Populist Revolution? How a Bold New Voter Coalition Can Reshape the Nation
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Tuesday's election will be regarded as a pivotal one in US history. For 30 years the top 1 percent has manipulated the masses to vote against their own interests. It was able to do that because the feelings of the white middle and lower classes about social issues overwhelmed their economic considerations.
But something interesting happened this year: high levels of minority and young voter turnout, together with an increased Obama-tilt among all voters earning less than $50,000 a year, routed the GOP. In one sense, the election represents the triumph of the Reverend Jesse Jackson and his “Rainbow Coalition." The Reverend Jackson was the first serious challenge of a black man for the presidency, and with his Rainbow Coalition, he ran for the Democratic nomination in 1984 and in 1988, with a platform that represented an anthology of progressive ideas from the 1960s. He attracted a large number of supporters, many of them from the white working-class. Each time his movement looked like it was gaining electoral traction, the Democratic Party establishment would invariably mobilize against him and elect feeble white liberals – Mondale and Dukakis – who plummeted to defeat by Reagan and George Bush Sr.
It would be absurd to suggest that today’s Wall Street-dominated Democratic Party is the natural outgrowth of this coalition. That said, Jackson provided the template on how to counter the onslaught of conservative, big money politics (which helped to produce the Reagan presidency). It was Jackson, after all, who first devoted considerable resources toward increasing black registration for national elections, a pattern increasingly being replicated for other minority blocs, which are soon likely to become the majority as we move toward an increased “browning” of America. But Jackson’s appeal went beyond race, as he was the first to see the value of building a progressive coalition which espoused many of the ideas now articulated by groups such as Occupy Wall Street, notably income inequality and the taboo subject of class. Jackson knew that you can’t build an effective coalition around identity politics. You have to bring people together through their shared economic interest.
This populist focus was best illustrated during Jackson’s visit to Camp Solidarity in Virginia in the late 1980s, meeting largely white miners who were in the midst of the historic Pittston strike:
“Rich Trumka, then president of the United Mine Workers, told them, ‘Y'all probably wondering why Jesse Jackson is here. Last year we were told to be scared of him. And this year the folks we gave our money to are nowhere to be seen. So I want you to ask yourselves, Which would you rather have, a black friend or a white enemy?’
“It was a question other Southern white trade unionists had raised during the campaigns with their memberships, many of them Reagan Democrats. As elsewhere, the miners listened and responded enthusiastically. Jackson always maintained that a progressive candidate could reach such Democrats with straight talk, empathy, class-angled economics and an appeal to common human values--what veteran activist Anne Braden, who'd organized Rainbow rallies in Appalachia that drew thousands of poor white nonvoters or registered Republicans, called ‘appealing to the best instincts of Southern whites as opposed to the worst, which is what Bill Clinton played to.’”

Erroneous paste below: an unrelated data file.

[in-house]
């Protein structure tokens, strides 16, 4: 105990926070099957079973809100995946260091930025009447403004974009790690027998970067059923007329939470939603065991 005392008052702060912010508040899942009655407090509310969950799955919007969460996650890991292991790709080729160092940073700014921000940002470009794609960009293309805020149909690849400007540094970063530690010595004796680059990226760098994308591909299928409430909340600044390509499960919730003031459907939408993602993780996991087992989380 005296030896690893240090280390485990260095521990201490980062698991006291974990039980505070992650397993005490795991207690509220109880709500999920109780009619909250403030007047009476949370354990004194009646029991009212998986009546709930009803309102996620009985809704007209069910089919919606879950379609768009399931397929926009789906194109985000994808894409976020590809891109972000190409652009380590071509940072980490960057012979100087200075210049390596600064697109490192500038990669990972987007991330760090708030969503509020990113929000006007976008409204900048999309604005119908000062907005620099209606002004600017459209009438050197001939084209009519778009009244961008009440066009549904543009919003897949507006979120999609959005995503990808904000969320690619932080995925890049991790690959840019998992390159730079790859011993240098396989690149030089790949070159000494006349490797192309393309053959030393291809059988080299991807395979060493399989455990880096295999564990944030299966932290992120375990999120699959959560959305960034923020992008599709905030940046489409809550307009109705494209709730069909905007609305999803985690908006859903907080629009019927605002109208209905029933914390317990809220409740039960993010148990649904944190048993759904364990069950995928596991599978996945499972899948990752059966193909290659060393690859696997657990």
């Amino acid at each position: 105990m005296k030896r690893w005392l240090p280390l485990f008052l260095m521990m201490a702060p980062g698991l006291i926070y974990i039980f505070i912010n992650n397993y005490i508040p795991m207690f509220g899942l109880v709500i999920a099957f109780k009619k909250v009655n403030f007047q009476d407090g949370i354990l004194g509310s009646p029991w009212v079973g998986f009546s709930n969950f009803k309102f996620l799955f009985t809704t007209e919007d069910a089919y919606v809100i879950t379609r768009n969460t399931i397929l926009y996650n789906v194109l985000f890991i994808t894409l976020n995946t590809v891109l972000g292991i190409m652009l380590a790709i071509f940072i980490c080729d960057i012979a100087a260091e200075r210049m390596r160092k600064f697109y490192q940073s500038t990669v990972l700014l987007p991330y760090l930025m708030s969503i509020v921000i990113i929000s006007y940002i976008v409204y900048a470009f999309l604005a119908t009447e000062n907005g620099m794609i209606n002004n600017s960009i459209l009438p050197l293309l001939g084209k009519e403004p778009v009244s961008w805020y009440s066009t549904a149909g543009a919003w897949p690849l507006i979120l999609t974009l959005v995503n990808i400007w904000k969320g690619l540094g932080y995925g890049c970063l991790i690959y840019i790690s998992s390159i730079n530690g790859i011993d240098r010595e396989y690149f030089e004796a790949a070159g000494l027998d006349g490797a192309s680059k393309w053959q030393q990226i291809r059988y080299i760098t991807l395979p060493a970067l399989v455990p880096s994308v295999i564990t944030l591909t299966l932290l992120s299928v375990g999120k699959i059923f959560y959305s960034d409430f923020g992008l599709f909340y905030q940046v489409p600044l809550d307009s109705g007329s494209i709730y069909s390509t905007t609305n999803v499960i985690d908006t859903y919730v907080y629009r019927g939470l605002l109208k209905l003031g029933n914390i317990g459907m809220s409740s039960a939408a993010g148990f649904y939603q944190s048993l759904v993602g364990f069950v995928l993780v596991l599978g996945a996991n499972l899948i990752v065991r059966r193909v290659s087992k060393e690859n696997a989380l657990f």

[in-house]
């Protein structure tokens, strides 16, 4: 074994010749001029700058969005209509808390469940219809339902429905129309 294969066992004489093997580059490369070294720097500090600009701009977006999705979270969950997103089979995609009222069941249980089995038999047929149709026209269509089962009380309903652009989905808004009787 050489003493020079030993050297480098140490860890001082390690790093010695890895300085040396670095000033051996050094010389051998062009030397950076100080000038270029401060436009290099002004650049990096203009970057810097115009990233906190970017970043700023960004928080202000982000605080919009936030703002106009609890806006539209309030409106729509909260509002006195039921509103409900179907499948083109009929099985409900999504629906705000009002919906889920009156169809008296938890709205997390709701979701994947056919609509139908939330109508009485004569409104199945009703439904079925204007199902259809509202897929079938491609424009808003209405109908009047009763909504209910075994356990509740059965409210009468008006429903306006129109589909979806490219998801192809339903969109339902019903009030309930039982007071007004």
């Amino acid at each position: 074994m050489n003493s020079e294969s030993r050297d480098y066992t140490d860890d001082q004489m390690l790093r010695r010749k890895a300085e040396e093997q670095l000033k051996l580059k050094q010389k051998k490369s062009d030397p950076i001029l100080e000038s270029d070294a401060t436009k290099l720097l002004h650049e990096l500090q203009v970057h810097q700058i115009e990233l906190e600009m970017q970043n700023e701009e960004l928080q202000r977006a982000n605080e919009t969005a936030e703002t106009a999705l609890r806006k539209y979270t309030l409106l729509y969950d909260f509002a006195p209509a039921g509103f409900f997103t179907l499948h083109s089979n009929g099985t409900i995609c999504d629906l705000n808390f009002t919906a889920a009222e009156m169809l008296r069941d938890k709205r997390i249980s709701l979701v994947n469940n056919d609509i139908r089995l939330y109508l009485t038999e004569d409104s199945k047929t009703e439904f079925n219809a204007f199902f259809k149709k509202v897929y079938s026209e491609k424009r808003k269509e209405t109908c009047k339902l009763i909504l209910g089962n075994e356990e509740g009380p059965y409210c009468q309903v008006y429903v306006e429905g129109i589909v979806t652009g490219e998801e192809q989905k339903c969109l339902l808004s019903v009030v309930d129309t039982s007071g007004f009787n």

Braden could very well have added that this is the group to which the GOP has played to for the past 50 years, since the days of Richard Nixon.
If this had been a squeaker maybe one couldn't draw conclusions. But the new coalition of Democrats comprised of minorities, independent women, gays, working-class white voters, and younger people in general overcame through high turnout an increasingly threatened and fierce social conservative block. The demographics and trends in cultural change will just keep tipping the electorate toward the new coalition. Their positions are as deep-seated as those of the social conservatives. Obama and the Democrats did this with the considerable headwind of 8 percent unemployment.
What this means is that the coalition of the top 1 percent and the social conservatives that would go with them even though it hurt them economically is now in relative decline. Unlike the 1984 and 1988 campaigns of Jackson, this time the progressive coalition won. True, it would be unrealistic to suggest that President Obama is the avatar of this new movement, but his operation was able to surmount people like the Koch brothers who no longer have a sufficient bloc of fools they can manipulate to achieve their ends. They had on their side the Supreme Court decision of Citizens United. They had 8 percent unemployment. They had a presentable pathological liar who had no compunction about saying anything to try and fool the white electorate to keep acting against their own interests.
People just do not understand that this infernal and inherently contradictory GOP coalition was what the Republicans needed to sustain their tenuous grip on power. It now seems that a new coalition from the broad masses has emerged that can out-vote them even with the unprecedented money the other side had. Witness the success of progressives such as Senator Sherrod Brown in Ohio, and Elizabeth Warren in Massachusetts and all of the big money mobilized against them. And this coalition will gain increasing relative strength as people age. This election looks like the end of the GOP revival that goes back to Reagan that has led to the skewing income distribution and the financial capitalism that has replaced efficient goods markets with corrupt financial speculation.